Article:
Autonomous Robotic Instruments 3
This university project led by Charles Matthews works on the connection of classic traditional serial composition – in this case gamelan music – and robotic Gamelan instruments. The actuators are driven electronically. Charles also developed a software called “Pipilan” which was written in Max/MSP. With this he controls the gamelan Gongs. From our understanding the software is an intelligent system which lets users interact with the robotic instruments by entering single set of notes. These are than merged into a constant gamela-music like flow.
The Augmented Gamelan project was set up to explore the combination of gamelan and electroacoustic music, with a focus on the way the instruments are traditionally played. The sound of this percussion ensemble from Indonesia is broken down, extended and warped through custom software and speakers placed amongst – and sometimes attached to – the instruments. The repertoire is based on traditional material and may be played in a wide range configurations to adapt to the space and context of performance. Many pieces also use traditional vocals including macapat (Javanese sung poetry).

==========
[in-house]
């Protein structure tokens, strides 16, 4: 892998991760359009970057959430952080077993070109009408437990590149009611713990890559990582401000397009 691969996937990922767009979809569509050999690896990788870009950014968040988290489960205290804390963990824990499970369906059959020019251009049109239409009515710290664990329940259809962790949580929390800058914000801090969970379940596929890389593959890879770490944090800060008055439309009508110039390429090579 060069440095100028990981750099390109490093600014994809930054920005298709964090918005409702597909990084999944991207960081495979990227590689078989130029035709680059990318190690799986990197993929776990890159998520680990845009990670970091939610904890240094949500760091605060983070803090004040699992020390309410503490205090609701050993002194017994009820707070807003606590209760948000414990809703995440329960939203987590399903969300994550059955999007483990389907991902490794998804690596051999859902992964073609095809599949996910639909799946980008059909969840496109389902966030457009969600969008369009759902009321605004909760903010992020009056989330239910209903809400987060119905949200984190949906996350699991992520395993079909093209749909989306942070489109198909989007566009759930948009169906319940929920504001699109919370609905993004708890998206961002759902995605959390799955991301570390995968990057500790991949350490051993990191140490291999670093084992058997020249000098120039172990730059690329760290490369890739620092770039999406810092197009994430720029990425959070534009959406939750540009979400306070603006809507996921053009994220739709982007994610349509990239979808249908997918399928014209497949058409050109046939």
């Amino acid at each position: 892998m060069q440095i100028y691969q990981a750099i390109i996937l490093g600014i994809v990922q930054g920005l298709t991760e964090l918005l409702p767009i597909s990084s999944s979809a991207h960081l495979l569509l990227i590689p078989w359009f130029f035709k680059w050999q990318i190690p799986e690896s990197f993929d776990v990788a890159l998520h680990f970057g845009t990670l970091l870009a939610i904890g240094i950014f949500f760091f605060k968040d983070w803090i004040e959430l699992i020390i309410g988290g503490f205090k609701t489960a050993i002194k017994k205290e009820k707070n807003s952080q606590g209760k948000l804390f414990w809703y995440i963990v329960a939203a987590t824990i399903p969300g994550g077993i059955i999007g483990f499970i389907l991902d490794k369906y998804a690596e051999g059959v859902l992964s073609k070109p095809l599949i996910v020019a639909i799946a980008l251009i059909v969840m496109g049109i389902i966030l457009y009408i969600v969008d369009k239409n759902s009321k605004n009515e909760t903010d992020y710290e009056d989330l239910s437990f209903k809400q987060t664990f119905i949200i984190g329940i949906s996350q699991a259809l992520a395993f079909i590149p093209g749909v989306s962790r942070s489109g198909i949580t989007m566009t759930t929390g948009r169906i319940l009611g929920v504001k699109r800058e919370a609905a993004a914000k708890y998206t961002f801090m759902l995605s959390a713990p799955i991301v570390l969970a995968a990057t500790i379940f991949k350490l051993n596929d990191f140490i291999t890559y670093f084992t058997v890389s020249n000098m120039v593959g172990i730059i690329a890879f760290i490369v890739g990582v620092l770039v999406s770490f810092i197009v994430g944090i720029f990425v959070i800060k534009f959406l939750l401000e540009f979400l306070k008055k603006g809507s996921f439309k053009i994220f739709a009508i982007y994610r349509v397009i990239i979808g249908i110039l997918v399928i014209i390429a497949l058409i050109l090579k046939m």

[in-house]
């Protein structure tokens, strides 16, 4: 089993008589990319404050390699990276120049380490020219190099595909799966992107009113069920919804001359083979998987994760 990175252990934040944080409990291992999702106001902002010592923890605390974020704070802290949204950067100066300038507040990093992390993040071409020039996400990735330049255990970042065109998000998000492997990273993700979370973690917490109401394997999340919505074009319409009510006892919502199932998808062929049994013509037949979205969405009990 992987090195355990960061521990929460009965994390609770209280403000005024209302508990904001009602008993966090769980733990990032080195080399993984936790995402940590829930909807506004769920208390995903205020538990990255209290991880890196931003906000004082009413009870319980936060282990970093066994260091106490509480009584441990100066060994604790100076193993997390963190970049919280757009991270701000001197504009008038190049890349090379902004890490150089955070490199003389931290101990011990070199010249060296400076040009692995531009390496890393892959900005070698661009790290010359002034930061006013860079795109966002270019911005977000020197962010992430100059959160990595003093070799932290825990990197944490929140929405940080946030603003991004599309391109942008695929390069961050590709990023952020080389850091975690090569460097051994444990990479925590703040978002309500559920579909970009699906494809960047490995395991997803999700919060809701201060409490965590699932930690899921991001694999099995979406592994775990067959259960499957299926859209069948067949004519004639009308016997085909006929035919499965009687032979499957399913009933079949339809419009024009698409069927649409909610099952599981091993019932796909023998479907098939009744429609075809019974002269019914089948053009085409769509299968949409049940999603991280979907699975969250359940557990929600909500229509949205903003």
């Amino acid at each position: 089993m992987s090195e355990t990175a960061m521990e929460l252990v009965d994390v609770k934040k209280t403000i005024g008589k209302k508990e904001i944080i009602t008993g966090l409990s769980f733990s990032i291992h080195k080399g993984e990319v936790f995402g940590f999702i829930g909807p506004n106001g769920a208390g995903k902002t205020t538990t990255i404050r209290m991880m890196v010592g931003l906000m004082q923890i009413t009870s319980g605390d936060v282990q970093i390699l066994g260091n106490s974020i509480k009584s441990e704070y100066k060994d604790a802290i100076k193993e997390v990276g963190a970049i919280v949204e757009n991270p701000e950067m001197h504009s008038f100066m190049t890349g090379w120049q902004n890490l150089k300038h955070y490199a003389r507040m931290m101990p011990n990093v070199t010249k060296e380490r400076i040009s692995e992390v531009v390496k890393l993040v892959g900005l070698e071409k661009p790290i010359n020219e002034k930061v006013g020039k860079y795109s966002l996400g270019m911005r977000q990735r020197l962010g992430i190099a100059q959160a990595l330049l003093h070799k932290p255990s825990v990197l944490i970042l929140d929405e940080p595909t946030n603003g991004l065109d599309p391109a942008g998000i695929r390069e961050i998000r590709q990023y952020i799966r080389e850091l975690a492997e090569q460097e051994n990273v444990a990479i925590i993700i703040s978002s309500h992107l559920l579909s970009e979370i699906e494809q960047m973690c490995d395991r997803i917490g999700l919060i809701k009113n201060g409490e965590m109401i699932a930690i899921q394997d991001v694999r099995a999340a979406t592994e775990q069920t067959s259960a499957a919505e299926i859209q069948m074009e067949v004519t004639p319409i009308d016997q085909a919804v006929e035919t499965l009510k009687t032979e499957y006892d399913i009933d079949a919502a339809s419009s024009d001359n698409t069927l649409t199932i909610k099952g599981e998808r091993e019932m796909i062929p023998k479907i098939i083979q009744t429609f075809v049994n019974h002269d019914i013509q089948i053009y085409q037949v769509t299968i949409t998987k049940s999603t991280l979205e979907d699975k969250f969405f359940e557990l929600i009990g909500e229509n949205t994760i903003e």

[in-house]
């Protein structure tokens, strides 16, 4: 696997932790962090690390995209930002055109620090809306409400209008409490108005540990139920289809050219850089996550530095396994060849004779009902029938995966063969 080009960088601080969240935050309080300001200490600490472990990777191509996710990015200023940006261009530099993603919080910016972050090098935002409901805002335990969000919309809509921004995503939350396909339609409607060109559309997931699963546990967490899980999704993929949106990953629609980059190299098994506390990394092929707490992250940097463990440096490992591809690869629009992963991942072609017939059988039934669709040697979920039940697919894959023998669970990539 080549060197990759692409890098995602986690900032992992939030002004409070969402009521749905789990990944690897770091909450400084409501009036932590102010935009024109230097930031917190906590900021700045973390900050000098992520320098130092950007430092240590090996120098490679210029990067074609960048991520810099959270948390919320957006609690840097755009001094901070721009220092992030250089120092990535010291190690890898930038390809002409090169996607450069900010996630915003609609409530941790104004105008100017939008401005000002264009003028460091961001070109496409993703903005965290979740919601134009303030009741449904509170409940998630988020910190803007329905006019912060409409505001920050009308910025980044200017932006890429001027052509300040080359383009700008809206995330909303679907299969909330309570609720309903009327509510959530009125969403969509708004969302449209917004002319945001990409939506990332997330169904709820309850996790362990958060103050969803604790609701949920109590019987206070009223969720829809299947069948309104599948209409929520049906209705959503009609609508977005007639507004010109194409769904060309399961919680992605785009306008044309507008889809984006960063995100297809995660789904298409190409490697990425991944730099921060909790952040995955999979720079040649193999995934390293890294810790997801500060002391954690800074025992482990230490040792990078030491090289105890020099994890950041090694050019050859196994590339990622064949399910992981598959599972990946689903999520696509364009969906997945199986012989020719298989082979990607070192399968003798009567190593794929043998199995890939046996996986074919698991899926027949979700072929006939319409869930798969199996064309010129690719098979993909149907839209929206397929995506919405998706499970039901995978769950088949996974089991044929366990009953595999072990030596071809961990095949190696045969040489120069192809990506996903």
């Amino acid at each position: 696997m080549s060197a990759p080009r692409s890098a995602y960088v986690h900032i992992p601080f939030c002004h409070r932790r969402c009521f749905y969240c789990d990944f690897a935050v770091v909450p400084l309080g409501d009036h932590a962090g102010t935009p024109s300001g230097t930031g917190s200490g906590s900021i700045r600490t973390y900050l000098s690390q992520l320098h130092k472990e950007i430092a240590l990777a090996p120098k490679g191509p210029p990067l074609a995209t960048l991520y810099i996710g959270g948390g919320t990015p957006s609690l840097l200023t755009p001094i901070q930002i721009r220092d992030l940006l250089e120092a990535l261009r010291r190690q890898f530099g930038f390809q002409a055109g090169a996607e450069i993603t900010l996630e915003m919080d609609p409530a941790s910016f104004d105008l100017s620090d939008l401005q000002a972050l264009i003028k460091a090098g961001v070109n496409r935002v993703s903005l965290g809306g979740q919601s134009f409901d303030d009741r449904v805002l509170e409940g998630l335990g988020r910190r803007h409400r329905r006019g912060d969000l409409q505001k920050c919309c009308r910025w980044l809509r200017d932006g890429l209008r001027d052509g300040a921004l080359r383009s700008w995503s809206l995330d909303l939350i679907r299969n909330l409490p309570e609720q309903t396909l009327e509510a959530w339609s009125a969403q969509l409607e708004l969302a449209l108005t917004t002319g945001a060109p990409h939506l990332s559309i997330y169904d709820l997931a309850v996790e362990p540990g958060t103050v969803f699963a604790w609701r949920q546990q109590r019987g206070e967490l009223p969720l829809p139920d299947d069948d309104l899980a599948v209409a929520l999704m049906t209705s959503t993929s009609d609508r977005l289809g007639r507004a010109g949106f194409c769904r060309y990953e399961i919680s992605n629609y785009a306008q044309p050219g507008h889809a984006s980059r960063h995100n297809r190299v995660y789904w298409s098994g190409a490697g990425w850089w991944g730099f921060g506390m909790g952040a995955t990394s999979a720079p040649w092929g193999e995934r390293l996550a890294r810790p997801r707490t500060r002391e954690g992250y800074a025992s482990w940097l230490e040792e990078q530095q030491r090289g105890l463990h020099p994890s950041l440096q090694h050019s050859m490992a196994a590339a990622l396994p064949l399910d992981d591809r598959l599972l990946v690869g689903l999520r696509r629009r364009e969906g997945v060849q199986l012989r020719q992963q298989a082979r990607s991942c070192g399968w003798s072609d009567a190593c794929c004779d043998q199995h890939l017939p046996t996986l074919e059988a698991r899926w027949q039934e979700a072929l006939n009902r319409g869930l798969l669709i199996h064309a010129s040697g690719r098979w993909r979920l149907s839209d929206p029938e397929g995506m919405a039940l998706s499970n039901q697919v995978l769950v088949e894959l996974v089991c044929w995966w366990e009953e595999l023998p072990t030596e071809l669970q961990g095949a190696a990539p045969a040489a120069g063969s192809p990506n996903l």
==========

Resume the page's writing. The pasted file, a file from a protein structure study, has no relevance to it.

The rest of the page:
The Music Construction Machine is a large, public, generative music box, which people can operate via a big hand crank. Rotating the crank moves various mechanisms inside the giant box, producing ever-changing melodies and rhythmic patterns, played with an electric guitar, a keyboard and a drum set. As the machine is contained in a transparent glass pavillon, people can observe and contemplate on its inner workings while cranking.
What it does? Basically:
Navigate around, collect some data, avoid obstacles, until it finds something “worth playing on” (a single isolated object or a wide flat surface that it can find an angle onto)
Snakes into place
Plays some beats on what it have found, and samples this, checking it has a “good sound”
Based on data collected in the area, and sample just made, then compose a little rhythm, and plays this along with the sample